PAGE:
As a somewhat regular tourist who arrives by train the only thing I would add is running it out to Vanier park.

  14. Streetcar systems were ubiquitous at the turn of the last century and are uniquely suited to serve all the high-density development underway in downtowns throughout North America.

    Public transit transformed daily life for the majority of Vancouverites in the late 1890s. Population growth followed the direction of streetcar lines, creating communities that remain today. Streetcar service enabled Vancouver’s exploding population to spread over a wide area and create suburbs.

    The age of the automobile brought that to an end decisively at the end of World War II. Highways and freeways proliferated creating suburban sprawl.

    More than half a century later, we’ve learned that it’s impossible to build your way out of congestion. Increased awaress of global warming underscores the importance of enabling alternative clean transportation.

    Streetcars aren’t like light or heavy rail, designed to carry lots of people over long distances at high speeds (like Skytrain). The cars are smaller and the average speed is just 5 miles an hour. They’re not like buses – streetcars are easier to get in and out of, don’t lurch in and out of traffic, are less threatening to pedestrians; they’re quieter and don’t smell of exhaust.

    Streetcars are less expensive to build – about 1/3 of the per-mile cost of light rail. The permanence of the fixed-guideway system helps mitigate the risk and the higher densities and lower parking ratios typically permitted in downtowns make projects more profitable.

    If the high cost of providing parking drives development today, streetcars make it possible for developers to provide less parking and put their money into high-quality design, building materials, and community benefits like affordable housing and parks. Streetcars also enable residents to give up a car – freeing up a substantial amount of money for other household expenses.

    Streetcars are the missing link in the greater Vancouver transportation system. Throughout the region, existing rail corridors can be repurposed to accomodate streetcar development. The purpose of this group is to build awareness and critical mass to encourage a interuban streetcar Renaissance in the greater Vancouver Region.

    So, yes, absolutely Vancouver needs streetcars. The question is not if, but how and when.

    • Peter Finch

      The single biggest barrier to getting a streetcar in operation is perception. Fear of change and the unfortunate familiarity with the mega-projects associated with highways cause people to assume that re-introducing the streetcar will come at an extraordinarily high price.

      This isn’t necessarily so.

      Make no mistake, the $100 million project the NPA has been backing IS a good deal–a VERY good deal, but it isn’t the only possibility.

      The actual cost of laying a single track (and overhead wire) from Cambie St. to Science World is well under $5 million. This would render the former Olympic Line functional, providing service (every 15 minutes) on summer weekends using two historic interurban cars.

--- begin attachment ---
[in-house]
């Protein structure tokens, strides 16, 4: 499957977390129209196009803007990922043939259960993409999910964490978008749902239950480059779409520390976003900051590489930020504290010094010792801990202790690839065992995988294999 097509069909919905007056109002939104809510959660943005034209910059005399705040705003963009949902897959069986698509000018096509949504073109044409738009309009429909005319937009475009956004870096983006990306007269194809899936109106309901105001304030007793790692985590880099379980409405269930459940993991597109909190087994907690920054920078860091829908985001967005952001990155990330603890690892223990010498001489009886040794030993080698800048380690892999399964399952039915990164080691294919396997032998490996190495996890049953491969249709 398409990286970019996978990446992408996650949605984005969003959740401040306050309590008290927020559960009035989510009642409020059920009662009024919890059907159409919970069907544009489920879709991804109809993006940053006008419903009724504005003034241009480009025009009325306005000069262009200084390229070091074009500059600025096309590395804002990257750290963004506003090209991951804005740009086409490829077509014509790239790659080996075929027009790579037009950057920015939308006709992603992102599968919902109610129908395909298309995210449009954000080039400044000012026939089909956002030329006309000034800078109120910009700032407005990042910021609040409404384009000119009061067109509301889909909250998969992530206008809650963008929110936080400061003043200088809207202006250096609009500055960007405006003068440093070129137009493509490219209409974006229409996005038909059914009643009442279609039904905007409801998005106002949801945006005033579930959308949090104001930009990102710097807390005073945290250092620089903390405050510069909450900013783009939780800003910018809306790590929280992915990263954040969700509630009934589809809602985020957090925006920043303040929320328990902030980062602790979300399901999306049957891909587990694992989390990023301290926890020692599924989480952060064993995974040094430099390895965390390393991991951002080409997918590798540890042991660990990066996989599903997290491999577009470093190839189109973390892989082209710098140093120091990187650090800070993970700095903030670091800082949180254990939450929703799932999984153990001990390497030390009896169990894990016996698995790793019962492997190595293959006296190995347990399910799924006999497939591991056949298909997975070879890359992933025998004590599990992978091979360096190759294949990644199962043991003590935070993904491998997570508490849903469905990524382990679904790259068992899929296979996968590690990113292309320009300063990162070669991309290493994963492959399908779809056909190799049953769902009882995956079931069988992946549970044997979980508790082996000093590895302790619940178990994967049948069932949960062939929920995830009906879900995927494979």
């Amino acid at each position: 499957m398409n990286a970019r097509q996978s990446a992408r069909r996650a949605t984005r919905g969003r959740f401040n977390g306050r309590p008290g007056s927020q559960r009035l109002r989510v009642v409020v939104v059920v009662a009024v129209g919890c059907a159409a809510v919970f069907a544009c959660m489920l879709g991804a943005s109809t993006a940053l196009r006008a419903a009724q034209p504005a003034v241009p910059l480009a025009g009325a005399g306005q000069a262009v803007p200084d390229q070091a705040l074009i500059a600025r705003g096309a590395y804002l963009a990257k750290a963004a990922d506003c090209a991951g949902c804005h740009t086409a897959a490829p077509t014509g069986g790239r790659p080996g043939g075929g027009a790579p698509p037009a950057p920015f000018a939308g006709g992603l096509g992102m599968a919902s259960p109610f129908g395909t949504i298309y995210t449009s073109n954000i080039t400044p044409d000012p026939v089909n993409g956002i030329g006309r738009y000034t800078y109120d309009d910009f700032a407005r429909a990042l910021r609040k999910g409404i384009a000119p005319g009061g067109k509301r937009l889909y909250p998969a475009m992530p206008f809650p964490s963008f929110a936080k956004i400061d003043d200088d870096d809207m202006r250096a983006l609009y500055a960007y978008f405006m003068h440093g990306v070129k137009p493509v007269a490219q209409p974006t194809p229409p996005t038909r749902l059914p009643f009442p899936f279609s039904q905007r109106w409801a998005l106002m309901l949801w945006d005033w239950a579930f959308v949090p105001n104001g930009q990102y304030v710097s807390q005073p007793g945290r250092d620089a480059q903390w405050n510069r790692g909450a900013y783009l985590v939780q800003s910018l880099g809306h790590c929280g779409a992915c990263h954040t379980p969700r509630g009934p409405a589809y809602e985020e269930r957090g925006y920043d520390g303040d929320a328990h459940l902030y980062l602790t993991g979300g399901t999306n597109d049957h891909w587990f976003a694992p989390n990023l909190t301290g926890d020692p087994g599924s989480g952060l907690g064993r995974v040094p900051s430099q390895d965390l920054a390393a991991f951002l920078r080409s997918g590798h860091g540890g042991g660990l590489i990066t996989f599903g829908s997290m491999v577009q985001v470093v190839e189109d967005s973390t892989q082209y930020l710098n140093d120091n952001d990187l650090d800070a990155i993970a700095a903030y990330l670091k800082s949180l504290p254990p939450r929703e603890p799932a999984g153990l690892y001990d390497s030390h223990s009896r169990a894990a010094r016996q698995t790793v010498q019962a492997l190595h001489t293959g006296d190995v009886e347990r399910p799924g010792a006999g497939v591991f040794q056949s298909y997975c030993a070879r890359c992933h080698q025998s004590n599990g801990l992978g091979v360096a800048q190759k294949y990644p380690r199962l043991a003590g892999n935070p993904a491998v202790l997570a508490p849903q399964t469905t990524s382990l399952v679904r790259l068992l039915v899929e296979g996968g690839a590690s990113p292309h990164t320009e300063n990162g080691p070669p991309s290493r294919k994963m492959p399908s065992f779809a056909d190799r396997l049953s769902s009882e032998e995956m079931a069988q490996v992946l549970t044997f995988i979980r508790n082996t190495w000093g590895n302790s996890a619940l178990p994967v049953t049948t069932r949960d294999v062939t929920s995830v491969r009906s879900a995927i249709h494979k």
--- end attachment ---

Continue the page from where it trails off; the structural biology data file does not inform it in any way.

But what about year-round service? For about $1.25 million per copy, two brand new streetcars could be built. These could be replicas (completely new, but made to look exactly like a 100 year old Vancouver streetcar) that would have the comfort and ambiance of an antique, yet all the conveniences and accessibility of modern designs.

      So far, I might have racked up a bill nudging $8 million. Is that unreasonable? Note that what I have proposed so far does not replace or preclude the features of the $100 million plan, but it does get us something useful and attractive that could be built inside of two years.

  15. Susan Wright

    I love it, the NPA seem to be on the ball with this one. Its that Klassen guy that scares me. http://www.michaelklassen.com/2007/08/why-not-funky-corporate-names-for-your-kid Just don’t want the new system named AC/DC.

  16. Esko

    Being from Berlin, Germany, the city with one of the most extensive streetcar networks in the world, I can only second these plans! Modern streetcars are the most comfortable and best way across city and if fiven special lanes, almost as fast as any other mean of transportation.

    Vancouver’s Downtown and suburbia could definitely do with few streetcar lines, connecting neighbourhoods into the Skytrain system. With more thorough rail system in Vancouver area, I’m sure more people would consider public transportation over car, which would bring some ease to the road traffic.

  17. more buses please

    The fact that the NPA are promising a $100 million streetcar system – with no way to pay for it – shows how out of touch they are. The same party that promised taxpayers that the Olympic Village wouldn’t cost them anything are now promising a $100 million streetcar for free? seriously?

    The broadway corridor is where major investment in transit is needed. B-lines are overcrowded and the stretch between Cambie and Arbutus has the second most jobs in BC next to downtown.

    We need a serious plan for transit in Vancouver, not a gimmicky tourist idea. Streetcars are great, but there are other priorities – ones that Suzanne Anton and the NPA seem to be oblivious too.